Issue 59’s Spotify Playlist!
Nine of our writers in Issue 59 contributed to our issue playlist. Their songs, stories, and the reasons they chose the tune follow. Listen below or on SmokeLong’s Spotify Channel!
“Reynardine” by Anne Briggs – Maia Jenkins, “History”
This Victorian English ballad has appeared in countless guises, but Anne Briggs’ a capella version matches the bare-bones dread I hope is evoked in “History.” The gruesome contrast between Briggs’ angelic soprano with the lyrics,”She followed him, his teeth so bright did shine. And he led her over the mountain, did the sly bold Reynardine,” is something I was trying to get at as I was writing. Really, the story–an enticing creature leads a young girl away to an ambiguously horrible fate–is the same as mine, and so many others, sadly.
“Caribbean Blue” by Enya – Tochukwu Emmanuel Okafor, “Watch, Watching”
Enya’s songs help me meditate, fill me with so much joy and inner peace. I listened mostly to Caribbean Blue while writing “Watch, Watching.” The main character of the story loved the song on repeat, and I could happily live with that for the period that I worked on his story. Enya’s music (alone) inspires my art.
“No Witness” by LP – Daniel Myers, “Body Snatcher”
I don’t really know if the lyrics connect with my story at all, but I listened to this song a lot while I was working on this story. The pace of the song constantly shifts, and I think this influenced my story’s tone.
“The Neighbors” by Jonathan Richman & the Modern Lovers – Amber Sparks, “The Noises from the Neighbors Upstairs: A Nightly Log”
So perfectly apartment living.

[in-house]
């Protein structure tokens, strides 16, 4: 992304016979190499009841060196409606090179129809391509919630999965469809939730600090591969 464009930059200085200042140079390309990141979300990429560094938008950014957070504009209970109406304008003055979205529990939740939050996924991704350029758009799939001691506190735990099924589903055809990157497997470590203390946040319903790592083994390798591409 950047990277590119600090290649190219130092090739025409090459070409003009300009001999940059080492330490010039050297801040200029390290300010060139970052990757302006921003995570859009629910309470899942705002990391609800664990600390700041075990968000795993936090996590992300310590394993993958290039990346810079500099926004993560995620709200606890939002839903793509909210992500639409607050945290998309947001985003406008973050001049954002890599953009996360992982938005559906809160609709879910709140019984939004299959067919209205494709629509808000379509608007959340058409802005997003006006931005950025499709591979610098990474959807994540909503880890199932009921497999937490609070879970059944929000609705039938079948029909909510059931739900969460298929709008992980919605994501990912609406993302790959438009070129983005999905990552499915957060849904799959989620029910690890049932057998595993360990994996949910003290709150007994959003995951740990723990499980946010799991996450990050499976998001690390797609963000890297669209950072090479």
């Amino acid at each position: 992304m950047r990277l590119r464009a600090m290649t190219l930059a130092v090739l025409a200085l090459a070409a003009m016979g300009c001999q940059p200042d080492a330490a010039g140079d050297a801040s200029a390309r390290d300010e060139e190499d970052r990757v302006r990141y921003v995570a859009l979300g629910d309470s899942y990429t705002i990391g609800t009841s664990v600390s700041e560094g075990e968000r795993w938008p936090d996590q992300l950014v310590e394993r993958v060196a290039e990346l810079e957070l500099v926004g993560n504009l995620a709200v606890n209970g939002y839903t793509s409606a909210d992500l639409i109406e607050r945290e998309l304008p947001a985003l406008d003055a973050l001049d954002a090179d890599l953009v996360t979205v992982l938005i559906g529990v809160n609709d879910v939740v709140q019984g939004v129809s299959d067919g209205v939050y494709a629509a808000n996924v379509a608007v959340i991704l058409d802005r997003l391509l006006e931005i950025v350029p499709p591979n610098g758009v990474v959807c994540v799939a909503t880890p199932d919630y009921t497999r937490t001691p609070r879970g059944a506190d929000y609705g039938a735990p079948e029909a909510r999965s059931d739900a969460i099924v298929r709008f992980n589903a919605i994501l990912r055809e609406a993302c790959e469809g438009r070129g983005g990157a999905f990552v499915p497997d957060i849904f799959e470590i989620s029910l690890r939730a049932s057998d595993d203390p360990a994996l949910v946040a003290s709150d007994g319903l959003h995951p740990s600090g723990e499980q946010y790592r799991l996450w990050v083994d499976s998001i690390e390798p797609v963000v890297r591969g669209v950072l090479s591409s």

“A Long Time Ago” by First Aid Kit – Dana Heifetz, “Drowned”
I selected this song for a very simple reason–my netmaker said that she loves it; if she weren’t who she is, she even might have sung it to her beloved drowned.
“Pilgrim” by Balmorhea – Zach Yontz, “Winter Light”
This song reminds me of flat, quiet Midwestern nights and the silence of two people together in a car.
“This Must Be the Place (Naive Melody)” by Talking Heads – Lori Sambol Brody, “The Sky is Just Another Neighborhood”
The song starts with a one minute musical sequence that sounds equally innocent and uneasy; then David Byrne sings of longing, resignation, love, and hope, a rumination on what is “home.” This theme and emotions reflect how I feel when I reread “The Sky Is Just Another Neighborhood.”
“Eat Your Heart Up” by The Blow – Emily Jane Young, “Parasomnia”
Maybe a little too on the nose? In choosing a song, I thought first of The Blow, because so many of their songs offer a unique take on heartbreak, and there is often a heavy beat, which you’d want for a song with a heart as the main character. I listened to this album a lot in college, and while I didn’t specifically have it in mind when I wrote “Parasomnia,” this song must have been at least a subconscious seed for the story, as it includes both images of wanting to eat “your” heart and also a heart walking around in the world.
“Prélude à l’après-midi d’un faune” (“Prelude to the Afternoon of a Faun”) by Claude Debussy – Sumita Mukherji, “Lifeline”
This tone poem from Debussy is a musical evocation of the poem “Afternoon of a Faun,” in which a half-man, half-goat creature delights in memories of forest nymphs. I love it for its impressionistic nature, as I thought of my piece in a series of images, beginning with the ending image.